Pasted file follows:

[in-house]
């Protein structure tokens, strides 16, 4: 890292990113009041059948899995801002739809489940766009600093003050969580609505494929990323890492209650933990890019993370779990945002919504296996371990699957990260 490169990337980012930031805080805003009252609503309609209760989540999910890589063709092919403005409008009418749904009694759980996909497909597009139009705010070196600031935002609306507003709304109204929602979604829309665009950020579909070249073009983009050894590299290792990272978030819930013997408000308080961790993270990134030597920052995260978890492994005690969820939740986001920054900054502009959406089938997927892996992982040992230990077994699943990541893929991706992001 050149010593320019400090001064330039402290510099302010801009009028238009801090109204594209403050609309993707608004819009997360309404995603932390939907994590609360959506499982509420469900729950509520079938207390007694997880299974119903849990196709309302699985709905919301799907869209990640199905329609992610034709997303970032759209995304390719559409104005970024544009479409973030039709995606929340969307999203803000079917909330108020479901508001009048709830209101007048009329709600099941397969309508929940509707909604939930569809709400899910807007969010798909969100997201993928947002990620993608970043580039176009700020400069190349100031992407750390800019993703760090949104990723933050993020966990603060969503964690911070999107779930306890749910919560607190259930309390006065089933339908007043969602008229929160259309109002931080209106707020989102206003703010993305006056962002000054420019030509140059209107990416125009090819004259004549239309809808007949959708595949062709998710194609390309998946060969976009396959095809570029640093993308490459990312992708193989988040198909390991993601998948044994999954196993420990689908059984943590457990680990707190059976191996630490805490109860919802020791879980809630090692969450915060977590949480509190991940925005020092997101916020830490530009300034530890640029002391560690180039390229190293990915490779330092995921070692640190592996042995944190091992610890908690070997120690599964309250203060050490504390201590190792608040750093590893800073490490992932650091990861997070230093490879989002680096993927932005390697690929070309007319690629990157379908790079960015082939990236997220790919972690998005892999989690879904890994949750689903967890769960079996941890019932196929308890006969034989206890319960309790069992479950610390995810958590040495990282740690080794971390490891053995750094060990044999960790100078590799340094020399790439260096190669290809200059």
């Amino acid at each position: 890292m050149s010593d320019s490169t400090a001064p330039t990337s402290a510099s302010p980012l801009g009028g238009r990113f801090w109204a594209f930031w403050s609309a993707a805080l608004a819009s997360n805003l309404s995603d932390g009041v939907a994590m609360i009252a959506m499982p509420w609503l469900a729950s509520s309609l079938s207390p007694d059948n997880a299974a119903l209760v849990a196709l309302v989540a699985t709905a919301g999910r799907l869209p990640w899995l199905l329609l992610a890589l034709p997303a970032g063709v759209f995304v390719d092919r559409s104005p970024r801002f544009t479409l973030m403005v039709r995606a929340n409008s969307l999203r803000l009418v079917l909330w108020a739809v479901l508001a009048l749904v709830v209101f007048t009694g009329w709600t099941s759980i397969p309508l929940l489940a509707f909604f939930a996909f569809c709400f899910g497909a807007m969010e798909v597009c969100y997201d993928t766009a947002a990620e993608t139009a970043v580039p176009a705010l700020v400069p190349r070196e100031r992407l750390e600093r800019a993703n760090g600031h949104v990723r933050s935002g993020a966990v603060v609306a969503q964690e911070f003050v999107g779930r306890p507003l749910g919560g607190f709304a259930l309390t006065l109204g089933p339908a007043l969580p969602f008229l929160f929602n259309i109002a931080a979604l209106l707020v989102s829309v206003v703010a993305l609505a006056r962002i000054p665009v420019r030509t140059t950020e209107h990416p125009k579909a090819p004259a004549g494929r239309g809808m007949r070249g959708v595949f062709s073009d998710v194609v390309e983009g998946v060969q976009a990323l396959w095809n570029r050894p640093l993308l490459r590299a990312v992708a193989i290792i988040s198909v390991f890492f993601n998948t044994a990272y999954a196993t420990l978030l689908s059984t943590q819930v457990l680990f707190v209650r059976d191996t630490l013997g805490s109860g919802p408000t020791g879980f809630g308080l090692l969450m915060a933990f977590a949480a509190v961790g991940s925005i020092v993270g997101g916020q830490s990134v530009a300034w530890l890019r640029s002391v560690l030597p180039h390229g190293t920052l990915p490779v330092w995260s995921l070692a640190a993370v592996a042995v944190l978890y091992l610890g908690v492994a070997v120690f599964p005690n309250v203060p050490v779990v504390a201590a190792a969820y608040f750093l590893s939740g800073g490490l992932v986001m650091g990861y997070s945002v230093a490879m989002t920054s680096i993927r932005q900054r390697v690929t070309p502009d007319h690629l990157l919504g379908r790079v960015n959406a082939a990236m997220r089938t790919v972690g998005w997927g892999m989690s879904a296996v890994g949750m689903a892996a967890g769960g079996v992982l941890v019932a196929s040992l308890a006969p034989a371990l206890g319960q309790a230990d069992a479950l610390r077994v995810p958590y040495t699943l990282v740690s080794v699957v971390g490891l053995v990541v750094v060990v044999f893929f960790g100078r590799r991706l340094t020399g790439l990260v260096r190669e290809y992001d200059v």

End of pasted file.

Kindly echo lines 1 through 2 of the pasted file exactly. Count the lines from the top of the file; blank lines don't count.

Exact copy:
[in-house]
């Protein structure tokens, strides 16, 4: 890292990113009041059948899995801002739809489940766009600093003050969580609505494929990323890492209650933990890019993370779990945002919504296996371990699957990260 490169990337980012930031805080805003009252609503309609209760989540999910890589063709092919403005409008009418749904009694759980996909497909597009139009705010070196600031935002609306507003709304109204929602979604829309665009950020579909070249073009983009050894590299290792990272978030819930013997408000308080961790993270990134030597920052995260978890492994005690969820939740986001920054900054502009959406089938997927892996992982040992230990077994699943990541893929991706992001 050149010593320019400090001064330039402290510099302010801009009028238009801090109204594209403050609309993707608004819009997360309404995603932390939907994590609360959506499982509420469900729950509520079938207390007694997880299974119903849990196709309302699985709905919301799907869209990640199905329609992610034709997303970032759209995304390719559409104005970024544009479409973030039709995606929340969307999203803000079917909330108020479901508001009048709830209101007048009329709600099941397969309508929940509707909604939930569809709400899910807007969010798909969100997201993928947002990620993608970043580039176009700020400069190349100031992407750390800019993703760090949104990723933050993020966990603060969503964690911070999107779930306890749910919560607190259930309390006065089933339908007043969602008229929160259309109002931080209106707020989102206003703010993305006056962002000054420019030509140059209107990416125009090819004259004549239309809808007949959708595949062709998710194609390309998946060969976009396959095809570029640093993308490459990312992708193989988040198909390991993601998948044994999954196993420990689908059984943590457990680990707190059976191996630490805490109860919802020791879980809630090692969450915060977590949480509190991940925005020092997101916020830490530009300034530890640029002391560690180039390229190293990915490779330092995921070692640190592996042995944190091992610890908690070997120690599964309250203060050490504390201590190792608040750093590893800073490490992932650091990861997070230093490879989002680096993927932005390697690929070309007319690629990157379908790079960015082939990236997220790919972690998005892999989690879904890994949750689903967890769960079996941890019932196929308890006969034989206890319960309790069992479950610390995810958590040495990282740690080794971390490891053995750094060990044999960790100078590799340094020399790439260096190669290809200059």